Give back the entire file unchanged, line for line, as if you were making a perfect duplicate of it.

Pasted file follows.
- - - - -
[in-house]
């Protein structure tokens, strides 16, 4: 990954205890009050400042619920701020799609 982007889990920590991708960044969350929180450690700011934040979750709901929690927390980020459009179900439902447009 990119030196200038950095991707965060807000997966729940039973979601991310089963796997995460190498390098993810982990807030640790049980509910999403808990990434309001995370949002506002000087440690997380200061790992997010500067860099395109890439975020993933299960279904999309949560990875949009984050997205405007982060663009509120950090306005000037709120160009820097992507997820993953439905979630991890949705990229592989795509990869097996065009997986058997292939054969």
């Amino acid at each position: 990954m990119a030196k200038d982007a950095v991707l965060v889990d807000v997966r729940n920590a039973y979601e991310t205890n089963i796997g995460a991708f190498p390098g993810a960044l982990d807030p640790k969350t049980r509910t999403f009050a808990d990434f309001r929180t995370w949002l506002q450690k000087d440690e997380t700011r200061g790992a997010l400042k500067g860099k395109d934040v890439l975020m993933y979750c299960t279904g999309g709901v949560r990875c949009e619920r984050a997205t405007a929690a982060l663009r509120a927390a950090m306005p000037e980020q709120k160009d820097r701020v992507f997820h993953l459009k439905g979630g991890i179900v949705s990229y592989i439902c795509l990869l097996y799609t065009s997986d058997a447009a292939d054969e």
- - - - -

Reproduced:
[in-house]
């Protein structure tokens, strides 16, 4: 990954205890009050400042619920701020799609 982007889990920590991708960044969350929180450690700011934040979750709901929690927390980020459009179900439902447009 990119030196200038950095991707965060807000997966729940039973979601991310089963796997995460190498390098993810982990807030640790049980509910999403808990990434309001995370949002506002000087440690997380200061790992997010500067860099395109890439975020993933299960279904999309949560990875949009984050997205405007982060663009509120950090306005000037709120160009820097992507997820993953439905979630991890949705990229592989795509990869097996065009997986058997292939054969």
């Amino acid at each position: 990954m990119a030196k200038d982007a950095v991707l965060v889990d807000v997966r729940n920590a039973y979601e991310t205890n089963i796997g995460a991708f190498p390098g993810a960044l982990d807030p640790k969350t049980r509910t999403f009050a808990d990434f309001r929180t995370w949002l506002q450690k000087d440690e997380t700011r200061g790992a997010l400042k500067g860099k395109d934040v890439l975020m993933y979750c299960t279904g999309g709901v949560r990875c949009e619920r984050a997205t405007a929690a982060l663009r509120a927390a950090m306005p000037e980020q709120k160009d820097r701020v992507f997820h993953l459009k439905g979630g991890i179900v949705s990229y592989i439902c795509l990869l097996y799609t065009s997986d058997a447009a292939d054969e």